6.1 magnitude earthquake rattles central Italy, at least 37 dead
At least 37 people were killed when an earthquake measuring 6.1 on the richter scale struck central Italy in the wee hours today.
The epicentre of the quake was determined at Rieti, around 170 km southwest of Rome, central Amatrice town's mayor Sergio Pirozzi said, adding that the “town isn't here anymore”.
The magnitude 6 quake struck at 3:36 a.m. (0136 GMT) and was felt across a broad swath of central Italy, including Rome where residents of the capital felt a long swaying followed by aftershocks.
The hardest-hit towns were Amatrice and Accumoli near Rieti, some 80 kilometers (50 miles) northeast of Rome. The center of Amatrice was devastated, with entire palazzos razed to the ground. Rocks and metal tumbled onto the streets and dazed residents huddled in piazzas as aftershocks continued into the early morning hours.
As daylight dawned, residents, civil protection workers and even priests began digging out with shovels, bulldozers and their bare hands, trying to reach survivors.
The Italian Geological service put the magnitude at 6.0. The U.S. Geological Survey reported the magnitude at 6.2 with the epicenter at Norcia, about 170 kilometers (105 miles) northeast of Rome, and with a relatively shallow depth of 10 kilometers (6 miles).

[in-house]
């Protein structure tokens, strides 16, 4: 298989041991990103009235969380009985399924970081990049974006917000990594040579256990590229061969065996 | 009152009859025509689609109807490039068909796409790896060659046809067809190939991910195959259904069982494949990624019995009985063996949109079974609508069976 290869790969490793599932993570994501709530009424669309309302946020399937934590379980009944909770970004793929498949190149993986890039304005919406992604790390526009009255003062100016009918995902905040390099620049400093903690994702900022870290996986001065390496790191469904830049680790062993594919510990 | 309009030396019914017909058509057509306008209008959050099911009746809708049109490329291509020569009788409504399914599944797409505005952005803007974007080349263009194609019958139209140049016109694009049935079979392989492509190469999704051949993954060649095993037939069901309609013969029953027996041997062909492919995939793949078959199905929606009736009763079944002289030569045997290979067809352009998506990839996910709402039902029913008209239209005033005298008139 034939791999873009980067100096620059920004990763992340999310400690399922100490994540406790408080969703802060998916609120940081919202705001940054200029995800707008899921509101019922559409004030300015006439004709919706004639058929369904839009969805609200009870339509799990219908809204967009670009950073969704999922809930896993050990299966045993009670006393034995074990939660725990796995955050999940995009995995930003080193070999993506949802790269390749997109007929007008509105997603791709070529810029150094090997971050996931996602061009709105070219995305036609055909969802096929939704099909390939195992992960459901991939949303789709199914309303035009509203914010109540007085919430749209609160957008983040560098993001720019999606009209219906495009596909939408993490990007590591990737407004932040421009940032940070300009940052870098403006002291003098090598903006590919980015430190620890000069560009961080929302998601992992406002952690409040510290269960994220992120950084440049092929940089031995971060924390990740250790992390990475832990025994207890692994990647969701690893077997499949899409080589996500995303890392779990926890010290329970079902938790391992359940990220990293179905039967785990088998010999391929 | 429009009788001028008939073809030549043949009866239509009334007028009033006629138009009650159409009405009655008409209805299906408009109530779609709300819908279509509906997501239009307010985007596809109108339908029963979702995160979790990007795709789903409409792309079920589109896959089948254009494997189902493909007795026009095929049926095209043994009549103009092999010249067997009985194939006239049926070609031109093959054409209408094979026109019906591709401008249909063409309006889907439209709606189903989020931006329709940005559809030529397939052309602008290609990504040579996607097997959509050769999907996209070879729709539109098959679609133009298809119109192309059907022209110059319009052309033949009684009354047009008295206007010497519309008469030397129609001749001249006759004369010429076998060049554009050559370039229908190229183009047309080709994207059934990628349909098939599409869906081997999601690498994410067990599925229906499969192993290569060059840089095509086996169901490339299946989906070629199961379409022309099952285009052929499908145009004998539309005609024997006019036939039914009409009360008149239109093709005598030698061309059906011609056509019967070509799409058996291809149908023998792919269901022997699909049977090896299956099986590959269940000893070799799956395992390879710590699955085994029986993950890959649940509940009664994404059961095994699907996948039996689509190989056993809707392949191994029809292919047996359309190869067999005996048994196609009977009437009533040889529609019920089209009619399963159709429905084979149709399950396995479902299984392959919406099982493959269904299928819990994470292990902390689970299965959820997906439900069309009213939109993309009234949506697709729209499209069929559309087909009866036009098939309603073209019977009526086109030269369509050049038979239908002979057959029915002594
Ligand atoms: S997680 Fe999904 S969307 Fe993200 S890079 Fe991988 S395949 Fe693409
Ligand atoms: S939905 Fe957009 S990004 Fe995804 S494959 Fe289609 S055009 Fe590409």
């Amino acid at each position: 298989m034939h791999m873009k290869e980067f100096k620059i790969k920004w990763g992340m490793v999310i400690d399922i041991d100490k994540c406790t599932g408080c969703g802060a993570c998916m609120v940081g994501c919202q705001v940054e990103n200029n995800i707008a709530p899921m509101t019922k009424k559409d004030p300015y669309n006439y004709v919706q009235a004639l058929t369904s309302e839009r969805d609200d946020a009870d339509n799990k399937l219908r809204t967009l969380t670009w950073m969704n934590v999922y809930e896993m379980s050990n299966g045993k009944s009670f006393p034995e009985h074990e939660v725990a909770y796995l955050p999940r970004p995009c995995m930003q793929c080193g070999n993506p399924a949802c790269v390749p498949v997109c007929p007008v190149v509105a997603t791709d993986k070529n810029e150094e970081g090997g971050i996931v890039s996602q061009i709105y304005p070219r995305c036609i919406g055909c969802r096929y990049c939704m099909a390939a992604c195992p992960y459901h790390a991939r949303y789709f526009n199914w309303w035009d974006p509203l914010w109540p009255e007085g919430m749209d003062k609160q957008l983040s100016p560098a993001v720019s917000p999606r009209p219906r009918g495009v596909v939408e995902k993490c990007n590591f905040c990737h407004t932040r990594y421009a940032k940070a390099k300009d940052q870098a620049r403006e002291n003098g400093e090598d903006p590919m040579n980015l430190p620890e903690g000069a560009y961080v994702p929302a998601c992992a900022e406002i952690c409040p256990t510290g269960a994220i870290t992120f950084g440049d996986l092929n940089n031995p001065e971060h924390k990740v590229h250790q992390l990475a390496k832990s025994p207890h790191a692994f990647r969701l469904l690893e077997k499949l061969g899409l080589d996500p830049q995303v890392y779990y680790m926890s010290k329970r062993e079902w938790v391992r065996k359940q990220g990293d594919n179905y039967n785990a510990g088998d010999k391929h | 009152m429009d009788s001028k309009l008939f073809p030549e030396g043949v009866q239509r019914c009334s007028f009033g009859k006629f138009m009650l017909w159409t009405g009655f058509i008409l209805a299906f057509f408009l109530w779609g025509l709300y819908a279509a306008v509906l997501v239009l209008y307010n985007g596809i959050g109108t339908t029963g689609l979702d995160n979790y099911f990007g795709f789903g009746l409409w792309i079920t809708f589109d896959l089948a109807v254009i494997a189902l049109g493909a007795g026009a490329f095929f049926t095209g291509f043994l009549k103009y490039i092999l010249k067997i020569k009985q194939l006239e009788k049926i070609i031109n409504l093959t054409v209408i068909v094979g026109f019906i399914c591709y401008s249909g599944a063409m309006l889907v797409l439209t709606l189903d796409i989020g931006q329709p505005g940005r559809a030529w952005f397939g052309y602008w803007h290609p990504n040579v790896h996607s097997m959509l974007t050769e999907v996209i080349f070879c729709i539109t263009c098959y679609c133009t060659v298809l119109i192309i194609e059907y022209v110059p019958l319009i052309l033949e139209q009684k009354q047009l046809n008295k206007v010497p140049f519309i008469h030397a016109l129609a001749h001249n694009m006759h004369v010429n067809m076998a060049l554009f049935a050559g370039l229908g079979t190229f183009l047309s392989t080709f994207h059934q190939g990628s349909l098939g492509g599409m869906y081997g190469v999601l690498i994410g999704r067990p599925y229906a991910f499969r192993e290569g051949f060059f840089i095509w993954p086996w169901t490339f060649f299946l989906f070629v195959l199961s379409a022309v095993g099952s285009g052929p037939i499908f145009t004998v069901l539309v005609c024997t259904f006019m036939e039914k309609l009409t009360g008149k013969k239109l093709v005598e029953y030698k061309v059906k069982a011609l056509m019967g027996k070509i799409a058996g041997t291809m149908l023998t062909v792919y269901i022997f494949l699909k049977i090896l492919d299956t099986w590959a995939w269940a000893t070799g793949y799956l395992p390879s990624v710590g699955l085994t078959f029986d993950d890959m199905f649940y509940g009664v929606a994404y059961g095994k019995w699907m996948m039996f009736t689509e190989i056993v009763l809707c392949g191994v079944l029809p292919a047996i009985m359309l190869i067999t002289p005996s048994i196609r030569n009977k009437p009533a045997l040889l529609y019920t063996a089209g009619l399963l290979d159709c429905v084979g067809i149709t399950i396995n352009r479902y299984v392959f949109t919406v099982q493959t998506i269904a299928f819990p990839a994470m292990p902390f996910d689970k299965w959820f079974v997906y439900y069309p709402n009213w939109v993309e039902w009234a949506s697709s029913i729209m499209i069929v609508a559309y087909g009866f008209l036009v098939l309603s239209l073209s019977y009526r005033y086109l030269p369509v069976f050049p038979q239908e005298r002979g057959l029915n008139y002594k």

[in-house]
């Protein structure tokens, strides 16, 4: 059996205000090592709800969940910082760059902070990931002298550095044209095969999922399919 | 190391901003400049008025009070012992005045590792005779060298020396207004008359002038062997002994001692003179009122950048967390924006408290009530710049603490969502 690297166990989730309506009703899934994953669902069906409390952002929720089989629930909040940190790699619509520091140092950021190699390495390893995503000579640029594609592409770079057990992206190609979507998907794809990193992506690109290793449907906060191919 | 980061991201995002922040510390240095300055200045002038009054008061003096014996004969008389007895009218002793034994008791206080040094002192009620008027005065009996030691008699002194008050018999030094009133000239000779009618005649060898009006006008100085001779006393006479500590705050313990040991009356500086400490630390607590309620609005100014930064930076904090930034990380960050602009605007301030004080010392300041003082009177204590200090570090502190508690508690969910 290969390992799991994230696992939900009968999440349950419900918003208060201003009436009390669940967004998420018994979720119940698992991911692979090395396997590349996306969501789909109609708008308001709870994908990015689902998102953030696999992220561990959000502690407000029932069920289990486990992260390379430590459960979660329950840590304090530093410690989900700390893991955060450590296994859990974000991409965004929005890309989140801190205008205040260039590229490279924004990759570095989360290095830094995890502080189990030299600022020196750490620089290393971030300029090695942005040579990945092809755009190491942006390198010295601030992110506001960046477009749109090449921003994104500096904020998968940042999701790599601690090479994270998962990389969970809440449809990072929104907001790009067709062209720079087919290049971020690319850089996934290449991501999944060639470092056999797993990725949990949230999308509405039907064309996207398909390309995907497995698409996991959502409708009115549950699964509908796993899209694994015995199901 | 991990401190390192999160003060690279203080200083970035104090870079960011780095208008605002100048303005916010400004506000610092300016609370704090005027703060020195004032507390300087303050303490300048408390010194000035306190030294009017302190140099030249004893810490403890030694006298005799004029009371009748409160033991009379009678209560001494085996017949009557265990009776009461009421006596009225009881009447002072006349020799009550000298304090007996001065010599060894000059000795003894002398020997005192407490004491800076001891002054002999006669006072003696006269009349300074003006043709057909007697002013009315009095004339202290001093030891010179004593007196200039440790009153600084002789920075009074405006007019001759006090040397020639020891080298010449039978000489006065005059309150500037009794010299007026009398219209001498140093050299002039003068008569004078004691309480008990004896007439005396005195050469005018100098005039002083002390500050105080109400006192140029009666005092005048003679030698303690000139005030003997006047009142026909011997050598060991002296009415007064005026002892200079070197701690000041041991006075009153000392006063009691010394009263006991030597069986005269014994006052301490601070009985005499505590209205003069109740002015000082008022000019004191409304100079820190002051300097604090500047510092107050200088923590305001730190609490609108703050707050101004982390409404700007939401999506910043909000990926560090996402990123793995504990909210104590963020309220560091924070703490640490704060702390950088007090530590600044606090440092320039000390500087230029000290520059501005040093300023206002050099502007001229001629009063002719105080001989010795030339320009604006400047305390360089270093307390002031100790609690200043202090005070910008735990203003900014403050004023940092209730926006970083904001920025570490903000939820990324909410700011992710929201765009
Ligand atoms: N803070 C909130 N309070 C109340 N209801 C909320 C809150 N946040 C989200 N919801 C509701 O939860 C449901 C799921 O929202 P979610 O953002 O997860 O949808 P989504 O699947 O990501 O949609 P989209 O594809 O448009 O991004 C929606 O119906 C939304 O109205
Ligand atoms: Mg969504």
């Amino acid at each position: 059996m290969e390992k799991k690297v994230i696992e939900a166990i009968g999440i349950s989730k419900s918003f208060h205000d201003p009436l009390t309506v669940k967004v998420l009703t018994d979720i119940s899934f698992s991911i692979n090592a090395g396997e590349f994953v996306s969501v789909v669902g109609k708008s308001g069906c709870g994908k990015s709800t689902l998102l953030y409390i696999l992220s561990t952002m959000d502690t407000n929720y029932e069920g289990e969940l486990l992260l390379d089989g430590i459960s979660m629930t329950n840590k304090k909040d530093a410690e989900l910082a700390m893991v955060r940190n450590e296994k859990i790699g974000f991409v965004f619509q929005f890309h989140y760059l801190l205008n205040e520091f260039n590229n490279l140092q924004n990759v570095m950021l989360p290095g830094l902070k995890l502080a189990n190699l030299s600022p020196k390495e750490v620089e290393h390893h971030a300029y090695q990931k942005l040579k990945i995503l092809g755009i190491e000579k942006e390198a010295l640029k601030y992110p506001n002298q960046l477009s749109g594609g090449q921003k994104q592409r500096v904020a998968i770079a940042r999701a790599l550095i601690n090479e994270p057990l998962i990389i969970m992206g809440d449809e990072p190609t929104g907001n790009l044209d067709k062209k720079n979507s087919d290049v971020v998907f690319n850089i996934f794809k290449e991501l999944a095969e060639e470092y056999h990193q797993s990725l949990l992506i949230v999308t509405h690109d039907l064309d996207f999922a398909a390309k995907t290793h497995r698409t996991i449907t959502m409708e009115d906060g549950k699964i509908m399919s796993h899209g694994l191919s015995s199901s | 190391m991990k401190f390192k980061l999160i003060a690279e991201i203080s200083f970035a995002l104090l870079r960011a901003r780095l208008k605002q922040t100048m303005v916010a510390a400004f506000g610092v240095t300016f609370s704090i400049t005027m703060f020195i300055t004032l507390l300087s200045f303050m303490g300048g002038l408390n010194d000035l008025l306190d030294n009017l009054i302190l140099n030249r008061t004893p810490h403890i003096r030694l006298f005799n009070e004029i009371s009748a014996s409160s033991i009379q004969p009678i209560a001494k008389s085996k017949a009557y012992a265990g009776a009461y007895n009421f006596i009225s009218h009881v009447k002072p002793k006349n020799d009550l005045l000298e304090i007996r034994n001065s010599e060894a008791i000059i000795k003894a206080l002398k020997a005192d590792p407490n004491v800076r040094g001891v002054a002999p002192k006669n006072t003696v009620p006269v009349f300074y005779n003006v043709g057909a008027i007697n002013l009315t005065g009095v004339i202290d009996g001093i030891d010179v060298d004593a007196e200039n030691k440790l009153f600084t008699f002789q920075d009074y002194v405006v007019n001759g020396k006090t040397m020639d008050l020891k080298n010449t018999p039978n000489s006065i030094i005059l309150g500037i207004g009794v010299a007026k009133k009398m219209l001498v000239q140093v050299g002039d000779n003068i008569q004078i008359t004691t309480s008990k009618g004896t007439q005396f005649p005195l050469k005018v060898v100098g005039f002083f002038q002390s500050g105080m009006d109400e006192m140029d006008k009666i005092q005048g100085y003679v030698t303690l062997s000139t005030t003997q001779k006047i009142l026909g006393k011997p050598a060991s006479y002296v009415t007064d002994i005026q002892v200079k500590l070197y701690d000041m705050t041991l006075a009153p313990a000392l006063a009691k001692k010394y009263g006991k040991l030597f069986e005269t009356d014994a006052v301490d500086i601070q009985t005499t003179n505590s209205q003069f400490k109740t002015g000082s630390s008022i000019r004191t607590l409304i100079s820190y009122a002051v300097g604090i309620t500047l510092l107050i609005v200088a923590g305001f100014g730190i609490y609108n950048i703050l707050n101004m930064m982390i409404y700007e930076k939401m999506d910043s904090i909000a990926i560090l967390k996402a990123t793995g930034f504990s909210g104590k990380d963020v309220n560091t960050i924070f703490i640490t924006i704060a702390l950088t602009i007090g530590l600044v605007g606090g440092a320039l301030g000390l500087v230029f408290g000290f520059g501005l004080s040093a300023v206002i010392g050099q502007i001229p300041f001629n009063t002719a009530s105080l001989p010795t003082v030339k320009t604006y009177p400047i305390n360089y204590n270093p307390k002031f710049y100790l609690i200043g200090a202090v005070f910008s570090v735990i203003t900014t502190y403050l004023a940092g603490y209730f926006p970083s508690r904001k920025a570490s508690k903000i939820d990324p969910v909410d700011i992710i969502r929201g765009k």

The mayor of the quake-hit town of Accumoli, Stefano Petrucci, said at least six people had died there, including a family of four, and two others. "There are deaths," he told state-run RaiNews24.
In Amatrice, the ANSA news agency reported two bodies had been pulled from one building. The Rev. Fabio Gammarota told ANSA another three were killed in a separate collapse.
Amatrice Mayor Pirozzi told state-run RAI radio and Sky TG24 that residents were buried under collapsed buildings, that the lights had gone out and that heavy equipment was needed to clear streets clogged with debris.
The office of Premier Matteo Renzi tweeted that heavy equipment was on its way.
In 2009, a 6.3-magnitude earthquake struck in the same region and killed more than 300 people. The earlier earthquake struck L'Aquila in central Italy, about 90 kilometers (55 miles) south of the latest quake.
A 1997 quake killed a dozen people in the area and severely damaged one of the jewels of Umbria, the Basilica of St. Francis in Assisi, filled with Giotto frescoes. The Franciscan friars who are the custodians of the basilica reported no immediate damage from Wednesday's temblor.
With AP Inputs